Tuesday, September 28, 2010

The Beauty... And Danger... of Tradition

As I get older, there's one thing that becomes increasingly important to me: tradition. In general, I love traditions. Family traditions, cultural traditions, religious traditions, the list goes on. There's something great about many traditions that are handed down, or even ones that become traditions because, well, something was so fun once that we should do it over and over. Traditions also help establish a rhythm to life. There are traditions associated with seasons as well - apples and pumpkins in the fall, Christmas trees and decorations in the winter, and something or other has to be traditional in the spring and summer... I'm just not thinking very creatively about those seasons right now apparently. But the point is, tradition can be a very good thing.

But I've been thinking a little bit as well about tradition in the negative sense. How many times have you discovered that what is wrong with a certain situation is simply a tradition that someone can't seem to let go of? How many churches have split over "traditional vs. contemporary" styles of services, or at least had huge fallouts with letting the declining summer children's Vacation Bible School take a year off to regroup and get stronger? Tradition can become an obsession, and not just for old people. Often times it's little kids who have the hardest time letting go of something they've come to love (even if tradition to little kids is like two or three times).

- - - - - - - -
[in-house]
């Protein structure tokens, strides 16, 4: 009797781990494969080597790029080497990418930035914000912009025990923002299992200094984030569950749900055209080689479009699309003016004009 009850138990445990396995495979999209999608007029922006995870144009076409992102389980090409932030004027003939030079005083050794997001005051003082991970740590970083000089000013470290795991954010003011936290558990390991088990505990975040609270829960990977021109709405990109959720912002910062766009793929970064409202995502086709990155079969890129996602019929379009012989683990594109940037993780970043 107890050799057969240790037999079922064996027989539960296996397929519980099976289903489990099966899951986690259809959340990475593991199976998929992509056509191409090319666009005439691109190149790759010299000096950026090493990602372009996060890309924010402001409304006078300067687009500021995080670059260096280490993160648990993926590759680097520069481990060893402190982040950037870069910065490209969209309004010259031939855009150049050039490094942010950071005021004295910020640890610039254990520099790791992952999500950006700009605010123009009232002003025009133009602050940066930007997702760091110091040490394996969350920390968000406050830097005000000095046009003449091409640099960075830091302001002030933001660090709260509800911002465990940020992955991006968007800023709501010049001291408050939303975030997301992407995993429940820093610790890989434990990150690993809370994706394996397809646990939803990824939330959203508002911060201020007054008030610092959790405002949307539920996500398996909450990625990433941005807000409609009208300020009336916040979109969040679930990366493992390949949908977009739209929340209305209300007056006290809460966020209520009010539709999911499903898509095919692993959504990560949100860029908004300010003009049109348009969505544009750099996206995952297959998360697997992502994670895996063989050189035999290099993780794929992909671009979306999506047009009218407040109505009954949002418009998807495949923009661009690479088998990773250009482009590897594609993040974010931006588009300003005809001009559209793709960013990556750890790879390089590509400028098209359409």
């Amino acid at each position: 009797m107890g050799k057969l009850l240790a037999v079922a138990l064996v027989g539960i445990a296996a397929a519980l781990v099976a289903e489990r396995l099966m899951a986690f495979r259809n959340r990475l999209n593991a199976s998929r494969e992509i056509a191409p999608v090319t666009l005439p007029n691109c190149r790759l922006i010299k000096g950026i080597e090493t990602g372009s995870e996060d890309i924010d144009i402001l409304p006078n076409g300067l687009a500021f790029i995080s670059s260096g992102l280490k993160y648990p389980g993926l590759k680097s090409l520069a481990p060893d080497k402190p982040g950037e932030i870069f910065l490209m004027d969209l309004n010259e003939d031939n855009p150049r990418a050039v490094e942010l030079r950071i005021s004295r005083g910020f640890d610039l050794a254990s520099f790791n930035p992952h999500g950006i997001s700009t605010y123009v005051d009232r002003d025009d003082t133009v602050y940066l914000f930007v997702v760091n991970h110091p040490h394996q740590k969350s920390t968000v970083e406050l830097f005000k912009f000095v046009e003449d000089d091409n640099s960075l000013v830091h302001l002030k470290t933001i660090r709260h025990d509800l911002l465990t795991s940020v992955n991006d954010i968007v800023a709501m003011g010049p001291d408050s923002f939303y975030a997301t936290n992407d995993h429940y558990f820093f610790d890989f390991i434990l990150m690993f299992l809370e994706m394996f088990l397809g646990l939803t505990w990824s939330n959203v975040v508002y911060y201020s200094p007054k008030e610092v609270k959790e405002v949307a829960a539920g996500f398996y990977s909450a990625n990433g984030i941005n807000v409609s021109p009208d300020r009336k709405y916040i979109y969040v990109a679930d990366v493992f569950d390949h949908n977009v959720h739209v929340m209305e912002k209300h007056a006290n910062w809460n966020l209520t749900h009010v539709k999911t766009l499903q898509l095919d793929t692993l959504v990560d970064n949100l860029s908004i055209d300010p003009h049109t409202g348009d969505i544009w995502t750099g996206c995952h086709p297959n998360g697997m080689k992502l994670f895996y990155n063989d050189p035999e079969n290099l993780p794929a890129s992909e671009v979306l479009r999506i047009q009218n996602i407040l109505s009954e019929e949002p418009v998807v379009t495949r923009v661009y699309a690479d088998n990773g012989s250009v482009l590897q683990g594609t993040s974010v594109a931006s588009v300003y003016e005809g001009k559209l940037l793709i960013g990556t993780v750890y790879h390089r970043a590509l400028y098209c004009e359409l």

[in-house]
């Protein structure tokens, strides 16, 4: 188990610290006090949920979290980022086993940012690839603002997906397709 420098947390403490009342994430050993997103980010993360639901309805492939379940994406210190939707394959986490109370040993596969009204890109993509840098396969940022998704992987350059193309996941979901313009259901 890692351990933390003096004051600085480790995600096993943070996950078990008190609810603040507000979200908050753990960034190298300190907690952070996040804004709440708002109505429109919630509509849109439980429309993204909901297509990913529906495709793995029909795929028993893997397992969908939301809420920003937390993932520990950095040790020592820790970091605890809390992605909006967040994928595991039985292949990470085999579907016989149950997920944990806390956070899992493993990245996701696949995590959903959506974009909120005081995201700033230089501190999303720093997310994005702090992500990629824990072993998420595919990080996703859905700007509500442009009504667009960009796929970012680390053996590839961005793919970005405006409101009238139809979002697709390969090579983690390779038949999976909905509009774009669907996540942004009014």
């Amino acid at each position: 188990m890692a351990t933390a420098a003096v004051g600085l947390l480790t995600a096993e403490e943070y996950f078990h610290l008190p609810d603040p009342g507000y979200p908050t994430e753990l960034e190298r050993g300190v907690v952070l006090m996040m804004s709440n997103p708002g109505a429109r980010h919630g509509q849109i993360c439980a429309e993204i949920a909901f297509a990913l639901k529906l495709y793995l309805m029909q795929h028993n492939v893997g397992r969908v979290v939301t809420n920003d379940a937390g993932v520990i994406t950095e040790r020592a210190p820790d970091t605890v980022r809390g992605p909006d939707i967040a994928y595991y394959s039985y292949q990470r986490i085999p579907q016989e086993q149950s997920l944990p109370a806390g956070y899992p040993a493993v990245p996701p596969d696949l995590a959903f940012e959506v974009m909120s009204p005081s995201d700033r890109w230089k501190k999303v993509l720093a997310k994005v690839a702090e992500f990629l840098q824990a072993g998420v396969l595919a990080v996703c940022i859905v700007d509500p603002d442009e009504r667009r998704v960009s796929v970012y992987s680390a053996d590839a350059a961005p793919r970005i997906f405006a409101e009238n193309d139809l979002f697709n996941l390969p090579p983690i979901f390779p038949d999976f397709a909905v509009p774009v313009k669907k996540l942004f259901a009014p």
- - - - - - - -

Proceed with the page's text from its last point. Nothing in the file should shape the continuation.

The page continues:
So, how do we tell the difference between a healthy practice of tradition and an unhealthy dependence (worship, maybe?) of tradition?
There are a few things that come to mind:

First, ask yourself why you are so committed to the tradition. Is it because you thoroughly enjoy it or because you associate self-worth with the tradition?

Second, if the tradition seems to be declining in value for the participants, think about either replacing it or letting it go altogether. For example, if the children aren't as thrilled with the yearly trip to the zoo every first weekend of October, come up with a new family tradition. Or, make it a point to do something every year on that weekend but make it different each year.

Third, pay attention to the emotions that come up when the conversation about ceasing a tradition comes up. Are you defensive? Agitated? Cynical to that point that you swear nothing else could possibly be as good as what you've done for the last decade? If so, you've drifted into the realm of unhealthy dependence on tradition.